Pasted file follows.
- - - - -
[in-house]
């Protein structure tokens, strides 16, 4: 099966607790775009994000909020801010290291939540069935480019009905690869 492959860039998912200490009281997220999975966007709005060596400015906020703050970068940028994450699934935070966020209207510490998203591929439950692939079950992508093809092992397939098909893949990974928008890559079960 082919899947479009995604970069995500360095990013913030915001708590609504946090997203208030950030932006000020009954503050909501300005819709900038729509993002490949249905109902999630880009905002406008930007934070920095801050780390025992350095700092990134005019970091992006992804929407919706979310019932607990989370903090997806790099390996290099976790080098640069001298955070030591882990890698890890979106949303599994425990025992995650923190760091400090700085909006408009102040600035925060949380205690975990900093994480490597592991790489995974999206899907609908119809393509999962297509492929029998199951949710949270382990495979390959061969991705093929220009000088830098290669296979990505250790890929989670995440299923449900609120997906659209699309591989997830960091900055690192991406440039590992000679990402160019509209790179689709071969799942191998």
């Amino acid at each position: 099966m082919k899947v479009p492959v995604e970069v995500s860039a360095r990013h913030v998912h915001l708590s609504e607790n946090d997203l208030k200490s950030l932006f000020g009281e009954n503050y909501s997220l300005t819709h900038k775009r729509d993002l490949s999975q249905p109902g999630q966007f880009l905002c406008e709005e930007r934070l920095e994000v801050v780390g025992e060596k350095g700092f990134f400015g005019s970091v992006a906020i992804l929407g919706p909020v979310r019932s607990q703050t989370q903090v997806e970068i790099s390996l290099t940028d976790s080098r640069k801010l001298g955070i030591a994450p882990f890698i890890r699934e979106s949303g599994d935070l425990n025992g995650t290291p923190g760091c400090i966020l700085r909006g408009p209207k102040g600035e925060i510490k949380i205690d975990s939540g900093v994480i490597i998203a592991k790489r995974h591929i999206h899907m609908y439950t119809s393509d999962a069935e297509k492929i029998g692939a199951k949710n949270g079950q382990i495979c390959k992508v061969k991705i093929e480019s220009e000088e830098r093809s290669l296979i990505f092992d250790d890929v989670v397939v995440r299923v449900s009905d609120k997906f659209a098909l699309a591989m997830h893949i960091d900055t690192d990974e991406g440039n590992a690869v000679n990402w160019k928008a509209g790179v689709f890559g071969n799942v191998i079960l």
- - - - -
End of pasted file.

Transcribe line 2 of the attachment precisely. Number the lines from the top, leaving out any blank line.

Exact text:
């Protein structure tokens, strides 16, 4: 099966607790775009994000909020801010290291939540069935480019009905690869 492959860039998912200490009281997220999975966007709005060596400015906020703050970068940028994450699934935070966020209207510490998203591929439950692939079950992508093809092992397939098909893949990974928008890559079960 082919899947479009995604970069995500360095990013913030915001708590609504946090997203208030950030932006000020009954503050909501300005819709900038729509993002490949249905109902999630880009905002406008930007934070920095801050780390025992350095700092990134005019970091992006992804929407919706979310019932607990989370903090997806790099390996290099976790080098640069001298955070030591882990890698890890979106949303599994425990025992995650923190760091400090700085909006408009102040600035925060949380205690975990900093994480490597592991790489995974999206899907609908119809393509999962297509492929029998199951949710949270382990495979390959061969991705093929220009000088830098290669296979990505250790890929989670995440299923449900609120997906659209699309591989997830960091900055690192991406440039590992000679990402160019509209790179689709071969799942191998």